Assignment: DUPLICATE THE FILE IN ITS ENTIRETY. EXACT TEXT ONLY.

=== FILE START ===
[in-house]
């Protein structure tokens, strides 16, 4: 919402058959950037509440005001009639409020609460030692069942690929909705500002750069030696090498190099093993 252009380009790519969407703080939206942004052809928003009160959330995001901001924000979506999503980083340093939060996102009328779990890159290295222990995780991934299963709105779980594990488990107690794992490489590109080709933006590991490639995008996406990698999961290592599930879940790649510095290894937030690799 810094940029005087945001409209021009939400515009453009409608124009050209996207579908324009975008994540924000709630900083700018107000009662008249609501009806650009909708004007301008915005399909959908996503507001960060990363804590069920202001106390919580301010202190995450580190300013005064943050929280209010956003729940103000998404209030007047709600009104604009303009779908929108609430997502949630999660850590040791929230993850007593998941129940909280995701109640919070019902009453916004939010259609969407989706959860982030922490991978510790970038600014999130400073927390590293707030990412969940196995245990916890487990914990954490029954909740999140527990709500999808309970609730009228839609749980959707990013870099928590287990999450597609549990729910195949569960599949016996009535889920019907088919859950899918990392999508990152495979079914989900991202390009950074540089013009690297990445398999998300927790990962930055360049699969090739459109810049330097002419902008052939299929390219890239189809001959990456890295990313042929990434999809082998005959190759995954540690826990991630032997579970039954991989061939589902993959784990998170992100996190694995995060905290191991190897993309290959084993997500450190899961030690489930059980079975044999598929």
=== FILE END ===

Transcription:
[in-house]
């Protein structure tokens, strides 16, 4: 919402058959950037509440005001009639409020609460030692069942690929909705500002750069030696090498190099093993 252009380009790519969407703080939206942004052809928003009160959330995001901001924000979506999503980083340093939060996102009328779990890159290295222990995780991934299963709105779980594990488990107690794992490489590109080709933006590991490639995008996406990698999961290592599930879940790649510095290894937030690799 810094940029005087945001409209021009939400515009453009409608124009050209996207579908324009975008994540924000709630900083700018107000009662008249609501009806650009909708004007301008915005399909959908996503507001960060990363804590069920202001106390919580301010202190995450580190300013005064943050929280209010956003729940103000998404209030007047709600009104604009303009779908929108609430997502949630999660850590040791929230993850007593998941129940909280995701109640919070019902009453916004939010259609969407989706959860982030922490991978510790970038600014999130400073927390590293707030990412969940196995245990916890487990914990954490029954909740999140527990709500999808309970609730009228839609749980959707990013870099928590287990999450597609549990729910195949569960599949016996009535889920019907088919859950899918990392999508990152495979079914989900991202390009950074540089013009690297990445398999998300927790990962930055360049699969090739459109810049330097002419902008052939299929390219890239189809001959990456890295990313042929990434999809082998005959190759995954540690826990991630032997579970039954991989061939589902993959784990998170992100996190694995995060905290191991190897993309290959084993997500450190899961030690489930059980079975044999598929």